Forgetful Functor

A forgetful functor (also called underlying functor) is defined from a category of algebraic gadgets (groups, Abelian groups, modules, rings, vector spaces, etc.) to the category of sets. A forgetful functor leaves the objects and the arrows as they are, except for the fact they are finally considered only as sets and maps, regardless of their algebraic properties.

Other forgetful functors neglect only part of the algebraic properties, e.g., the commutative law when passing from Abelian groups to groups, or multiplication when passing from rings to Abelian groups.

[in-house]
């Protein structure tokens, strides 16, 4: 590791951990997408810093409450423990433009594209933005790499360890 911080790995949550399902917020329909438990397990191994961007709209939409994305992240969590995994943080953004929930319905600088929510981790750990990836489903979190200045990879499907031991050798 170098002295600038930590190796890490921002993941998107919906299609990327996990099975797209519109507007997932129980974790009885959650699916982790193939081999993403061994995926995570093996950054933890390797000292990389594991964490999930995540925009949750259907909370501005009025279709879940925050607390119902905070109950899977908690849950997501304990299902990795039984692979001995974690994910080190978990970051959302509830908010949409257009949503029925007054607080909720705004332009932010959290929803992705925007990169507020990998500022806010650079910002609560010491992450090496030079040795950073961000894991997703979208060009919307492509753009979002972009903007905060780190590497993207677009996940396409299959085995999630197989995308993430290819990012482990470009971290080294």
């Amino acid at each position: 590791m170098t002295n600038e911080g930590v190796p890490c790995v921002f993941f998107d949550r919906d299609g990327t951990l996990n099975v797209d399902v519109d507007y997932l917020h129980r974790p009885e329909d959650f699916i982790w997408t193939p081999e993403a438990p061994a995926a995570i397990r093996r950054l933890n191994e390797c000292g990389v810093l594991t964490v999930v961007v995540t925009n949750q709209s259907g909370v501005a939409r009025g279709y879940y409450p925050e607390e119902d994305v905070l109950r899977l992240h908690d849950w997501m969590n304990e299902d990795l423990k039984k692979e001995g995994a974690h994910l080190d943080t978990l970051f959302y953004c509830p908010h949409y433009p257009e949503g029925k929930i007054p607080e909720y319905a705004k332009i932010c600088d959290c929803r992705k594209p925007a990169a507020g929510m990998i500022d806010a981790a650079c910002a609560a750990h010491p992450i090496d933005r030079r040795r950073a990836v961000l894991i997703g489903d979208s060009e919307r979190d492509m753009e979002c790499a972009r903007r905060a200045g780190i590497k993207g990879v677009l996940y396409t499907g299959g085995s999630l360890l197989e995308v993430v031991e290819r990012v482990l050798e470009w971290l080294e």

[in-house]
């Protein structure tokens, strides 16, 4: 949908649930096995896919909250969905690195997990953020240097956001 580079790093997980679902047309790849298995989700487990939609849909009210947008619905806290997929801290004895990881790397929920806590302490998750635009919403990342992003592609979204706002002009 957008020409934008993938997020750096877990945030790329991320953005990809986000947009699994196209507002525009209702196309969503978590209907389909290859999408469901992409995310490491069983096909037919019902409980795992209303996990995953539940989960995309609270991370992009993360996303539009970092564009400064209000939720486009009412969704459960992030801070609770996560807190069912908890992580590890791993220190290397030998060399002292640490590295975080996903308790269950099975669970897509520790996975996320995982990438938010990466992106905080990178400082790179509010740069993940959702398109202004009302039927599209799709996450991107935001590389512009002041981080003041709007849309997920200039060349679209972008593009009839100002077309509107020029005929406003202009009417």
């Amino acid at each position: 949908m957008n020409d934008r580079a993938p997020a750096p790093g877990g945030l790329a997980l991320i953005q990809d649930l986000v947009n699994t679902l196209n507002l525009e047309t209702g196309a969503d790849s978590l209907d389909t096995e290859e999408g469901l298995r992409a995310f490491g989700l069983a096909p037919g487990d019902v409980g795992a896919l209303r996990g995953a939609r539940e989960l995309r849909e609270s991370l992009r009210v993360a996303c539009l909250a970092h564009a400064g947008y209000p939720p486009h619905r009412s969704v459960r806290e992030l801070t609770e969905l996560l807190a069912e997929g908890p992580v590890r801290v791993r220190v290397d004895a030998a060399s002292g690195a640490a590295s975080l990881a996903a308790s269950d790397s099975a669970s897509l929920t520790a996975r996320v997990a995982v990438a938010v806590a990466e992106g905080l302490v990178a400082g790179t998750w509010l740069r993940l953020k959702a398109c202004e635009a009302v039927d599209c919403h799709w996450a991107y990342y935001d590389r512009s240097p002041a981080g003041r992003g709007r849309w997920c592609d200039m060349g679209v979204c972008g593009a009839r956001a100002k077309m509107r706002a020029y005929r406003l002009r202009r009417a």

Forgetful functors are covariant and faithful.

This entry contributed by Margherita Barile

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Herrlich, H. and Strecker, G. E. Category Theory: An Introduction. Boston, MA: Allyn and Bacon, p. 55, 1973.Mac Lane, S. Categories for the Working Mathematician. New York: Springer-Verlag, p. 14, 1971.Mitchell, B. Theory of Categories. New York: Academic Press, p. 50, 1965.

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Forgetful Functor

Cite this as:

Barile, Margherita. "Forgetful Functor." From MathWorld--A Wolfram Web Resource, created by Eric W. Weisstein.

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